10. Unknown Yellow Fungi in Log

But I’m not entirely through wondering, because no one who studies nature ever is.  I saw a flash of yellow in the crack in a log as I walked by and, though it was too small to see very well the camera revealed something that looks like a bunch of lemon drop fungi (Bisporella citrina) all squashed together. They usually grow as tiny yellow disks on the surfaces of logs, so I’m not real sure what is going on here. I’ve never seen anything else like it.

11. Red Tailed hawk

We have many cornfields here in Keene and recently I’ve been watching what I’m fairly certain is a red tailed hawk hunting them. I haven’t been able to get a decent phot of this bird but several times I’ve watched him fly from the tallest tree in one area to the tallest tree in another, always in sight of the corn stubbled, open fields. For this shot I had my lens maxed out as far as its zoom capabilities, which would be the equivalent of about 8oo mm on a DSLR, but he still saw me and flew even further away.

 12. Boreal Oakmoss Lichen

When I hear the word “boreal” I think of tundra and the cold north woods of Canada, but it turns out that we have at least a bit of boreal right here in New Hampshire in the form of boreal oakmoss lichen. If that is, I have identified it correctly. With the help of my new lichen book Lichens of North America, I think I have.  I find this lichen on both hardwoods and softwoods, usually on the branches of birch or white pine and it’s very easy to spot at this time of year.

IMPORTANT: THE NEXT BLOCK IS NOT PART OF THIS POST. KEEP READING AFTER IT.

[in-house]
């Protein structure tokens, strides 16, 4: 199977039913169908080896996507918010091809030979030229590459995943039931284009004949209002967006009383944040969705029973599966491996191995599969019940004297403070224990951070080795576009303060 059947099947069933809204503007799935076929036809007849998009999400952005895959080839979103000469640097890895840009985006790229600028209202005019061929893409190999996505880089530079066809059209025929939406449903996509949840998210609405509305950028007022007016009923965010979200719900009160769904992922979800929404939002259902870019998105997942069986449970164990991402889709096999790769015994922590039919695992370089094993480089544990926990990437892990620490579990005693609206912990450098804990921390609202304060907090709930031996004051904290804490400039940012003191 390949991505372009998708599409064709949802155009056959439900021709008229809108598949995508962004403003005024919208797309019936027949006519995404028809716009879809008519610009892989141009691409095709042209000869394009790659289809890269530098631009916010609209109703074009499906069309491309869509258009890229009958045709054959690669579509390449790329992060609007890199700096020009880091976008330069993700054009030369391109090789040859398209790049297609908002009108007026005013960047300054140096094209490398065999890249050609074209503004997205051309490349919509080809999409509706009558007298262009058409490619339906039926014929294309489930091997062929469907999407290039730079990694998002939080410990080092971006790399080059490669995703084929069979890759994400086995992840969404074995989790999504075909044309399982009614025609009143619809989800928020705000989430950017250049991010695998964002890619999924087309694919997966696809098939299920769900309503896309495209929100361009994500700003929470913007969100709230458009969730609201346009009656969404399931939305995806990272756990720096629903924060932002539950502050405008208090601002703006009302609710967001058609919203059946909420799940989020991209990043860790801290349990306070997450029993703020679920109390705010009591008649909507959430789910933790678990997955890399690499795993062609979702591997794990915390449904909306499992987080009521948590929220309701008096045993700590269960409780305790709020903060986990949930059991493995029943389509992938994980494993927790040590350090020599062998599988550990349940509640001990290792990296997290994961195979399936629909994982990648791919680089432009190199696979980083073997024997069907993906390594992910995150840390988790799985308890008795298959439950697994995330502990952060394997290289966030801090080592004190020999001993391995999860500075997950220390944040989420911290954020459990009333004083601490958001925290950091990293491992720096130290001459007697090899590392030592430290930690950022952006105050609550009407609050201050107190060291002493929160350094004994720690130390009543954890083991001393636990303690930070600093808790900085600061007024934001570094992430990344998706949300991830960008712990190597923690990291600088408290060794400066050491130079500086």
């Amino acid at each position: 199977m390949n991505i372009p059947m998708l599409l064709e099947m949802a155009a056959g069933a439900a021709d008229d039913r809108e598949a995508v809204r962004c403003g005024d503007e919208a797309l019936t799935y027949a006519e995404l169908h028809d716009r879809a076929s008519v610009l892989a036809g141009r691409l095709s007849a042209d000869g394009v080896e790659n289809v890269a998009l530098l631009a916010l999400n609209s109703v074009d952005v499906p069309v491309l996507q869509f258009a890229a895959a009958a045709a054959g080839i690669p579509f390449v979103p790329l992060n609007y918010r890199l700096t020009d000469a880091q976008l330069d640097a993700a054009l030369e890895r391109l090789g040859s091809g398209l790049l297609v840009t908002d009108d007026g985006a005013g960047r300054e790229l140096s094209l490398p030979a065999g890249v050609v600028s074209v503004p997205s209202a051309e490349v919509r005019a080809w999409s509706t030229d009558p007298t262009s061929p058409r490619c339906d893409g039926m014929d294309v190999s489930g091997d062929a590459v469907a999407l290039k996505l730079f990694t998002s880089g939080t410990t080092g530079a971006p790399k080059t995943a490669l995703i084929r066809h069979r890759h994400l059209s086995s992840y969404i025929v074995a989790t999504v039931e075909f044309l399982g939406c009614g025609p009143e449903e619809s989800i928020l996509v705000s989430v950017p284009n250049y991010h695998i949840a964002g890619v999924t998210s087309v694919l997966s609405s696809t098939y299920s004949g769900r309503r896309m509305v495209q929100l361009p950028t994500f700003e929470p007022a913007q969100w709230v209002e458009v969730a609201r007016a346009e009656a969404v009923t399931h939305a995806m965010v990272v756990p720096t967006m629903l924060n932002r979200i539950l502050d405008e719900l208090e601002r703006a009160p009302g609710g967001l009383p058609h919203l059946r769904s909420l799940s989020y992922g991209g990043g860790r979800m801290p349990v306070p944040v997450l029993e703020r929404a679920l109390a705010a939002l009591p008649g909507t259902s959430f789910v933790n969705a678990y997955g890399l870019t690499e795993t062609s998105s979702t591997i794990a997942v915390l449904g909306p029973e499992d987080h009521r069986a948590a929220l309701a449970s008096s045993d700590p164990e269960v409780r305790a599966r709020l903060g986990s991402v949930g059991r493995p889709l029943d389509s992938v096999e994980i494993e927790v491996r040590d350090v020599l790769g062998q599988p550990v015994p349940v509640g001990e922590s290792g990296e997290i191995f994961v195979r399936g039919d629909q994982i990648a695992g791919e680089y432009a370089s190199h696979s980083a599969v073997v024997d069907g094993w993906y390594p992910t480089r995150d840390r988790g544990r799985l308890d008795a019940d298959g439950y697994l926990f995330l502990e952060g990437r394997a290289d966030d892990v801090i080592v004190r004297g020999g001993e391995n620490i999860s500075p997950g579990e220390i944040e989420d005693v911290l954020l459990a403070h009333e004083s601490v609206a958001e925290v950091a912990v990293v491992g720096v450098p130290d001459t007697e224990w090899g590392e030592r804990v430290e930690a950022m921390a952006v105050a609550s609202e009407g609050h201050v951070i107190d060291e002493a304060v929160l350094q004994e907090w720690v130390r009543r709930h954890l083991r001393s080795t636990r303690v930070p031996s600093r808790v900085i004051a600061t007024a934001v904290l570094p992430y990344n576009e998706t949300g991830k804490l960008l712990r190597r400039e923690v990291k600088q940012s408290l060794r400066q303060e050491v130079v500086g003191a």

13. Dark Green Lichen

This lichen has had me confused for a few years now and still does, even with the new lichen book. I’m fairly certain it is one of the beard or horse hair lichens (Bryoria,) but I can’t figure out which species. Every time I’ve seen it, it has been growing on the branches or trunks of white pines (Pinus strobus), often very near the boreal oakmoss lichens in the previous photo. If you know what it might be I’d love to hear from you.

14. Pine sap

White pines seem to bleed their resin all summer long, especially where they have been damaged. The resin is amber colored and very sticky but in the winter it hardens and turns a whitish color. Usually, that is-in this instance it turned blue. I’m not sure what caused the damage on this tree but I’m guessing that parts of it might have been caused by a porcupine. They will eat the inner bark of white pines and can kill a tree if they girdle it.